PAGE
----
Yesterday’s bloggage reminded me of an incident that took place while I was travelling through China. I was part of a small international group, led by a lovely American lady who knew China (and the languages) very well. She also knew a lot about Chinese culture and traditions. And she got to know me and my sense of humour as we travelled through the country, which may still be causing her nightmares!
The incident in question happened as we were travelling on an internal flight. As I went through the free-standing metal detecting door-frame at the airport my belt buckle caused the alarm to sound. I assume that there is an official policy whereby equality of gender is a value that is more important than responding to the sensitivities of travellers as a very polite young lady official came across and gestured to me to stand still while she patted me down to make sure that I was not carrying anything I should not be. It was not indiscreet, invasive or any more inappropriate than when I have been patted down by male officials at airports, but our team leader was furious that my male personal space had been violated by this young woman. She started to object and was asking for the Supervisor to be called in order that she could lodge a complaint about this.
Maybe it was because I did not want to cause a scene.
Maybe it was because I did not feel that my male personal space I had been violated.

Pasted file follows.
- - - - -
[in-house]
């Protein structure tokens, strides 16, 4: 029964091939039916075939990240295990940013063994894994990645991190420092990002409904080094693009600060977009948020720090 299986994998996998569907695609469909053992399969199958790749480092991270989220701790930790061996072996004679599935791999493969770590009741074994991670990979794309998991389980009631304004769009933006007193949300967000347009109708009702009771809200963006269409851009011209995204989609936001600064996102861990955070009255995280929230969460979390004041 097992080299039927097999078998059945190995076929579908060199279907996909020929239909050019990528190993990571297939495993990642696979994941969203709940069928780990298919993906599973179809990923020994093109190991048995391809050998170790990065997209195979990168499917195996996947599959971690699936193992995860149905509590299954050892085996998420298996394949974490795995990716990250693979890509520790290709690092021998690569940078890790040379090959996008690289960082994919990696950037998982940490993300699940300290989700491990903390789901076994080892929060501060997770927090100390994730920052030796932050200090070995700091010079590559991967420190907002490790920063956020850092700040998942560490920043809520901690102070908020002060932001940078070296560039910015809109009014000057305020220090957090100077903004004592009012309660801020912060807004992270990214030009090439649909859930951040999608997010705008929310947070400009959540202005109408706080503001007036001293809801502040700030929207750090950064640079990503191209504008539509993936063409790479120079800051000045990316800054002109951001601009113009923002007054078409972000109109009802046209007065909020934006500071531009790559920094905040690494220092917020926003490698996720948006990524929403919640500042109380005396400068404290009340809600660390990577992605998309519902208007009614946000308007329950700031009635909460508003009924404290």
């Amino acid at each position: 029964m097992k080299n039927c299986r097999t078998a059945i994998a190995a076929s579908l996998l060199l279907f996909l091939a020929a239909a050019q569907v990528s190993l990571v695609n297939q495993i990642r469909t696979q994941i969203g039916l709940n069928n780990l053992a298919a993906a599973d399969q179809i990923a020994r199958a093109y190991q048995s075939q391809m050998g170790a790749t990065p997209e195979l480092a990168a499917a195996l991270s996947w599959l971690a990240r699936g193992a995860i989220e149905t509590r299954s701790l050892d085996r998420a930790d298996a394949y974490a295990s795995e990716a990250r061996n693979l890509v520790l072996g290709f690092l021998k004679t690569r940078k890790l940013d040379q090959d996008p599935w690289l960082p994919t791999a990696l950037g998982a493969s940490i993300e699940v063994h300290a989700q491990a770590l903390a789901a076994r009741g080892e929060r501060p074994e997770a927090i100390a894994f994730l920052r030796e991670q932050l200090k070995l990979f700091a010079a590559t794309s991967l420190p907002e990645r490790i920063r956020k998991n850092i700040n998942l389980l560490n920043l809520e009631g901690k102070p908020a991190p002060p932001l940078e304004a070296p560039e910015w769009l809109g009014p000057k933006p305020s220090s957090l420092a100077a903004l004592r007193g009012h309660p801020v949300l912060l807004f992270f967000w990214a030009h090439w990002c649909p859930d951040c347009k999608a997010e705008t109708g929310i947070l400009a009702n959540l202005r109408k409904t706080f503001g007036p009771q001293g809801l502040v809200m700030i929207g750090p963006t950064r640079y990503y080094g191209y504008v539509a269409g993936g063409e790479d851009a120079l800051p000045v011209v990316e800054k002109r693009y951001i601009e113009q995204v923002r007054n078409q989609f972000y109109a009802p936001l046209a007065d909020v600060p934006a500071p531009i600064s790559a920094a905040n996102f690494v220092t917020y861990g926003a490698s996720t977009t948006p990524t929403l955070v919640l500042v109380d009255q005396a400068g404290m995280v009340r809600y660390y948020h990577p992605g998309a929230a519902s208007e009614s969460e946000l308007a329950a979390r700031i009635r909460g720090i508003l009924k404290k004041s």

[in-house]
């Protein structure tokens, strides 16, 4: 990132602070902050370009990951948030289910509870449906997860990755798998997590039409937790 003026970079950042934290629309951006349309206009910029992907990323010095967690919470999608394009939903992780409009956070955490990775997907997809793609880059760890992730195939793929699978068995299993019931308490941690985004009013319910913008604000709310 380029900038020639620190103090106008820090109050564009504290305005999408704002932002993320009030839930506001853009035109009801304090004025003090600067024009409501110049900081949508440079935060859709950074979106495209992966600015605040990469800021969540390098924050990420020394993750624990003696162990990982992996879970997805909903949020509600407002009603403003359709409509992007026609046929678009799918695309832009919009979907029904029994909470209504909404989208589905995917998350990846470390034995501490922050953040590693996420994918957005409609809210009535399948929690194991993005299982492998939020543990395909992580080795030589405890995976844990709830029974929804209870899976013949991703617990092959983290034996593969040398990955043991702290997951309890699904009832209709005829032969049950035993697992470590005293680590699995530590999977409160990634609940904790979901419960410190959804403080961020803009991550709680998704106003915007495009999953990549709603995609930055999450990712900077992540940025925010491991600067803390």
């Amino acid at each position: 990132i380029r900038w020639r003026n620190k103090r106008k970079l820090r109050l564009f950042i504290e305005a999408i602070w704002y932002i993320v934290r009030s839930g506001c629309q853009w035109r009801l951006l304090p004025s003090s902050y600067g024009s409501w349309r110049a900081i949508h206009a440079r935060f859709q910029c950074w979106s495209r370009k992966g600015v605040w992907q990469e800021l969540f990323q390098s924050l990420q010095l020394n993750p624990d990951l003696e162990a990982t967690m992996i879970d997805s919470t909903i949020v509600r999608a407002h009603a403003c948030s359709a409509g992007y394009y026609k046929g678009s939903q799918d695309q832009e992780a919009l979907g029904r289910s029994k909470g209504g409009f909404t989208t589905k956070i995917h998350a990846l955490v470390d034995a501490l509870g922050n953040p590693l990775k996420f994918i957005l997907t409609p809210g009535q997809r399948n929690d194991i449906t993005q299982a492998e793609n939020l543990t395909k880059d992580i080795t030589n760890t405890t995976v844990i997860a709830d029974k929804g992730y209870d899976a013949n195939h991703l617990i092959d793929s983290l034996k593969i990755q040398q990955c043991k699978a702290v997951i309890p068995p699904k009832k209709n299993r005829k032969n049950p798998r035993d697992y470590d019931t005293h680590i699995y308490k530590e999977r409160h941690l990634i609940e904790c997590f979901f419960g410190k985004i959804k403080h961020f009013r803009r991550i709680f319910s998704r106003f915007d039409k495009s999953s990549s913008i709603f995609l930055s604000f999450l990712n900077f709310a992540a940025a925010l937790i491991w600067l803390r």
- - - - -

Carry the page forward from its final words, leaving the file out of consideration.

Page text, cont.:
Maybe it was because I was in a mischievous mood.
But I stopped our leader in mid flow with a sentence that left her shocked and open-mouthed:
“Actually, I rather enjoyed it. I’m going around again!”
She looked at me with alarm in her eyes, and then I think she saw the sparkle of mischief in my eyes, the grin on my face and realised that I was not upset.
The young official laughed.
I was waved through. No supervisors were needed, no reprimands were issued.
As I reflect now on that incident I wonder if I was unfair to our leader. She was only doing what she thought was right and appropriate. She was standing up for me because she thought it had been inappropriate. But to me the more important thing was that this young lady, who was only doing her job, should not have got into trouble because our cultural values clashed with the Chinese ones within which she operated.
Today I am preparing a sermon on the end of Luke 7, where a woman seemed to violate Jesus’ male personal space by anointing his feet with her tears and with oil and by wiping them with her hair. Those watching were outraged and would have called the supervisor, had there been one, in a tirade of self-righteous indignation. But Jesus’ values were different. He wanted her to know forgiveness and God’s love and grace, and these over-rode doing what was considered decent.
Are there ways in which today we should allow God’s values of love, grace and forgiveness to over-ride rights, traditions or even ‘decency’?
Be blessed, be a blessing.